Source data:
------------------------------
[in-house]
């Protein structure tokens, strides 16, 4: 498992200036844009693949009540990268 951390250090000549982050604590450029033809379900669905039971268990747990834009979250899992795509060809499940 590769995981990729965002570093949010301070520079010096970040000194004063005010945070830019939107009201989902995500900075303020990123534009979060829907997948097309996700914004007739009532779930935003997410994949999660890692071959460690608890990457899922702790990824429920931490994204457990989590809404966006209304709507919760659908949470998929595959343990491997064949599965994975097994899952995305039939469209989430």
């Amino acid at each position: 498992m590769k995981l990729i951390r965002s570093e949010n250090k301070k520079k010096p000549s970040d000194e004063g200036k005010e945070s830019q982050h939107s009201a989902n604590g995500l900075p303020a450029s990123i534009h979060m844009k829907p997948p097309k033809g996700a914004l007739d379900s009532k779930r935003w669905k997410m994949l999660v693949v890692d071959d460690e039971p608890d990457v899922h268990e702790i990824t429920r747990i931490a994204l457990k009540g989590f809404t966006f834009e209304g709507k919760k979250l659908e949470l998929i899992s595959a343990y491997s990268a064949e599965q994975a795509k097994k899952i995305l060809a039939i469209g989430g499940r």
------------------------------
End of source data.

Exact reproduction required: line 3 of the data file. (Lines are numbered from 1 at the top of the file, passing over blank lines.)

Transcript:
């Amino acid at each position: 498992m590769k995981l990729i951390r965002s570093e949010n250090k301070k520079k010096p000549s970040d000194e004063g200036k005010e945070s830019q982050h939107s009201a989902n604590g995500l900075p303020a450029s990123i534009h979060m844009k829907p997948p097309k033809g996700a914004l007739d379900s009532k779930r935003w669905k997410m994949l999660v693949v890692d071959d460690e039971p608890d990457v899922h268990e702790i990824t429920r747990i931490a994204l457990k009540g989590f809404t966006f834009e209304g709507k919760k979250l659908e949470l998929i899992s595959a343990y491997s990268a064949e599965q994975a795509k097994k899952i995305l060809a039939i469209g989430g499940r």